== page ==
In the beginning, woman was truly the sun. An authentic person.
Now she is the moon, a wan and sickly moon, dependent on another, reflecting another’s brilliance.
The time has come for us to recapture the sun hidden within us.
Haikara-san ga Tooru immediately establishes itself as an intrinsically revolutionary curio for the modern girl, protagonist Benio and her cohorts striving to rectify the sense of inequality plaguing Japanese women and their projected fate of growing into the living embodiment of chaste femininity. Once a pejorative couched in derisively slighting those adopting western fashions coined by journalist Ishikawa Yasujiro, eventually the titular ‘haikara’ (ハイカラ; high collar) took on positive connotations , comparable to the flapper movement in which social change facilitated girls to go against archaic strictures and regain a highly subversive mode of individualism. Benio herself is a coarse figure representative of the movement, maligned by those of the old guard as she swigs sake at seventeen, engages in skirmishes with thugs, and holds more of an interest in kendo as opposed to perfecting tea ceremonies and passively accepting arranged marriages rooted in tradition; domesticity spurned. Time is instead spent honing distinctive qualities that matter, Benio’s generation blurring boundaries of what the quintessential Japanese woman ought to be through looking beyond the familial institution of the 1920s. Armed with defiance and candour, this new woman paves the way for a form of emerging feminism during the Taishou era.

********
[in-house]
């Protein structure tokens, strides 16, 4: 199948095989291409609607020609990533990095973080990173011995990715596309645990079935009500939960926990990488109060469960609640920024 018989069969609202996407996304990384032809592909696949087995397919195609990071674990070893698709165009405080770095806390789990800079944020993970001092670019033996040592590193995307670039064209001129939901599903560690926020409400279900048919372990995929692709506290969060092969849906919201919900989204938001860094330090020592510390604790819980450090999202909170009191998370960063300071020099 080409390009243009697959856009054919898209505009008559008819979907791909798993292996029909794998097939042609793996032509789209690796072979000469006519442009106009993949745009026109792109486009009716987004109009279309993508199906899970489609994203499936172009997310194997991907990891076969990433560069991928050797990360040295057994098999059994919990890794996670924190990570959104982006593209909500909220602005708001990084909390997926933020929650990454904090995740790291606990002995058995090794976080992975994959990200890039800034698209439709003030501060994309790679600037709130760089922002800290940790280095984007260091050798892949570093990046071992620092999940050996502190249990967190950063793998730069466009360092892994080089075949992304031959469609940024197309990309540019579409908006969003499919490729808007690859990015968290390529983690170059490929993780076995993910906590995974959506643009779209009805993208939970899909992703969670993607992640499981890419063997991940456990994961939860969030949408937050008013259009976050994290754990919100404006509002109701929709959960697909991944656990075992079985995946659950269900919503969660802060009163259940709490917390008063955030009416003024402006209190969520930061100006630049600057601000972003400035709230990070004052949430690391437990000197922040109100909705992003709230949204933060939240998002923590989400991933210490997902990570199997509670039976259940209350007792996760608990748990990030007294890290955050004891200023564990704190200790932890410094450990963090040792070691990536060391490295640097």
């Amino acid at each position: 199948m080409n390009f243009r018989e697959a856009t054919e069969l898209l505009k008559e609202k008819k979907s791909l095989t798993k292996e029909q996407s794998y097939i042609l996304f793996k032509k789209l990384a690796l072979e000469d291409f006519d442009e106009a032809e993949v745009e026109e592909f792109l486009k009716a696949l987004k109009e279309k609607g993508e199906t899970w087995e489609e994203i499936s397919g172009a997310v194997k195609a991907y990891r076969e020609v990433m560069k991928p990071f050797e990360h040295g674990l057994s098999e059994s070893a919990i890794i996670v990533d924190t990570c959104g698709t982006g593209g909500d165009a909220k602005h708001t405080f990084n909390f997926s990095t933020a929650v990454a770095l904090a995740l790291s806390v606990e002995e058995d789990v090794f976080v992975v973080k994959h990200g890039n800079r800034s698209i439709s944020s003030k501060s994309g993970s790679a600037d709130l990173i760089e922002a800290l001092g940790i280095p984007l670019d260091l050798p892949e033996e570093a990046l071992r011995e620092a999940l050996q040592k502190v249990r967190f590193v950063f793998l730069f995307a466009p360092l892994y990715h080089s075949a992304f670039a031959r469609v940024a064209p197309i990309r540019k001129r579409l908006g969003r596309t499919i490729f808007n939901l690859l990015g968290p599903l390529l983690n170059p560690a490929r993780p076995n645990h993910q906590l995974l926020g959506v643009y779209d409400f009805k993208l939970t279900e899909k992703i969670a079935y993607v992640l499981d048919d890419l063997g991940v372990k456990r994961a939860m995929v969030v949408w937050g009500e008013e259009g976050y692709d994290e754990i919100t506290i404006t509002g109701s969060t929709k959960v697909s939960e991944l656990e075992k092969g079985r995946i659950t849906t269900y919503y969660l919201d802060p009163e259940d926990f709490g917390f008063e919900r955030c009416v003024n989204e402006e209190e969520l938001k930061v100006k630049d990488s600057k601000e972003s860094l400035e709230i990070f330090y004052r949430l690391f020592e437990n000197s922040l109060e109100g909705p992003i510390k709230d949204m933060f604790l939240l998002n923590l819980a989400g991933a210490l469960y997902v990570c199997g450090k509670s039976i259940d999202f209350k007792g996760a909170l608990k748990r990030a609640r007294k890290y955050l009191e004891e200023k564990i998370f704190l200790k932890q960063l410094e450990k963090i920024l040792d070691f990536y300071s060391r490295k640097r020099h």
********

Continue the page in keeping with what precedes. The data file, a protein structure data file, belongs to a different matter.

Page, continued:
Such a discrepancy is depicted within the rigid confines of the educational institution for ladies in which Benio attends, governed by an aged crone glorifying regressive gender schools of thought and their restraining underpinnings. Following Benio not having completed her homework, virtuous qualities such as humility and decorum are highlighted with the noble goal of ushering Japan into a radiant era through students eventually becoming good wives and wise mothers touched on; emphasis on a damning sign attesting to femininity stark. In response to this prejudiced grandstanding however another pupil draws on the legacy of pioneering Japanese feminist Hiratsuka Raichou, honouring her highly dissident notions of individualism and expression as a fellow new woman through citing her manifesto (“In the beginning, woman was truly the sun. An authentic person.” ). The founder of provocative literary journal Bluestockings, Hiratsuka and her associates were considered to be radical extremists by society as this collective whole through their broaching of contentious matters such as abortion and chastity despite Hiratsuka professing that its goal was to provide a space in which women could express their thoughts sans restriction . As was the case with Haikara-san ga Tooru’s cast openly speaking of the journal’s ground-breaking conceits, women of the day found themselves elevated through its progressive stance; aforementioned sign shattering along with archaic interpretations of gender.